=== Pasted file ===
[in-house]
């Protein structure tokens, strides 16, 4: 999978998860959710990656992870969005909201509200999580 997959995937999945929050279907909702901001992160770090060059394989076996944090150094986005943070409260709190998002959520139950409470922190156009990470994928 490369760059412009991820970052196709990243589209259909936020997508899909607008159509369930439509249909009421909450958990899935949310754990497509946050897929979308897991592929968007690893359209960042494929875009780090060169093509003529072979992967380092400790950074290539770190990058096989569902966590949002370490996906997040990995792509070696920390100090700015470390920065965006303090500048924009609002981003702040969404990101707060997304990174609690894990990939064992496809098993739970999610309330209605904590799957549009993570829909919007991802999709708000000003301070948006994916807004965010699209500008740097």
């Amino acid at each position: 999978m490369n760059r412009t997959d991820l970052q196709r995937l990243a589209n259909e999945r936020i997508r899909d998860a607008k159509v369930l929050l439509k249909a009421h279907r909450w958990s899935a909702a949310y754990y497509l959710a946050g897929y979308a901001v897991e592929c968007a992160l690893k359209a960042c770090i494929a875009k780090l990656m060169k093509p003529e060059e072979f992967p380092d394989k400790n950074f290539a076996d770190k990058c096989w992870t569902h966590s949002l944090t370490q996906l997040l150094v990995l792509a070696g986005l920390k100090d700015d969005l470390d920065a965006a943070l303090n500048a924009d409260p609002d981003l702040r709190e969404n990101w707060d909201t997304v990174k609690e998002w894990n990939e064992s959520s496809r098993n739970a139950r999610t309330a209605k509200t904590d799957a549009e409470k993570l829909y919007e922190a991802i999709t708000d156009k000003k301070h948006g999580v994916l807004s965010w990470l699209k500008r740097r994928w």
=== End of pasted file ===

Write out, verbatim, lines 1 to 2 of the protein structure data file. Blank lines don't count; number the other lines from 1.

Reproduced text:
[in-house]
């Protein structure tokens, strides 16, 4: 999978998860959710990656992870969005909201509200999580 997959995937999945929050279907909702901001992160770090060059394989076996944090150094986005943070409260709190998002959520139950409470922190156009990470994928 490369760059412009991820970052196709990243589209259909936020997508899909607008159509369930439509249909009421909450958990899935949310754990497509946050897929979308897991592929968007690893359209960042494929875009780090060169093509003529072979992967380092400790950074290539770190990058096989569902966590949002370490996906997040990995792509070696920390100090700015470390920065965006303090500048924009609002981003702040969404990101707060997304990174609690894990990939064992496809098993739970999610309330209605904590799957549009993570829909919007991802999709708000000003301070948006994916807004965010699209500008740097």